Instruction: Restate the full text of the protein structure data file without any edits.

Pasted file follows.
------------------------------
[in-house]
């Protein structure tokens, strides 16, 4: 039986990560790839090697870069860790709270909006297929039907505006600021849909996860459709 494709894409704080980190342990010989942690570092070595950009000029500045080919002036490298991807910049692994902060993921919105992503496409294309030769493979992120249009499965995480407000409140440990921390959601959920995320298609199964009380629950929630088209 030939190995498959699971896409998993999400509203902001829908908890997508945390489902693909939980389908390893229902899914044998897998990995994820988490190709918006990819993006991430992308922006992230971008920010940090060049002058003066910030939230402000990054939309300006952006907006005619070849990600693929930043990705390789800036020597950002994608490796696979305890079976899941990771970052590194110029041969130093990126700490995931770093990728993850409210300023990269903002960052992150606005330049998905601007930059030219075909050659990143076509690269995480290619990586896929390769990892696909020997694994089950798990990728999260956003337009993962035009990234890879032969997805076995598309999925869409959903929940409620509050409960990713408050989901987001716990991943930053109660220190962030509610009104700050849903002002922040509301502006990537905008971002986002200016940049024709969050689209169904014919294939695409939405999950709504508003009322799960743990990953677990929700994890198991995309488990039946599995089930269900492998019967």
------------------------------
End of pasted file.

[in-house]
């Protein structure tokens, strides 16, 4: 039986990560790839090697870069860790709270909006297929039907505006600021849909996860459709 494709894409704080980190342990010989942690570092070595950009000029500045080919002036490298991807910049692994902060993921919105992503496409294309030769493979992120249009499965995480407000409140440990921390959601959920995320298609199964009380629950929630088209 030939190995498959699971896409998993999400509203902001829908908890997508945390489902693909939980389908390893229902899914044998897998990995994820988490190709918006990819993006991430992308922006992230971008920010940090060049002058003066910030939230402000990054939309300006952006907006005619070849990600693929930043990705390789800036020597950002994608490796696979305890079976899941990771970052590194110029041969130093990126700490995931770093990728993850409210300023990269903002960052992150606005330049998905601007930059030219075909050659990143076509690269995480290619990586896929390769990892696909020997694994089950798990990728999260956003337009993962035009990234890879032969997805076995598309999925869409959903929940409620509050409960990713408050989901987001716990991943930053109660220190962030509610009104700050849903002002922040509301502006990537905008971002986002200016940049024709969050689209169904014919294939695409939405999950709504508003009322799960743990990953677990929700994890198991995309488990039946599995089930269900492998019967």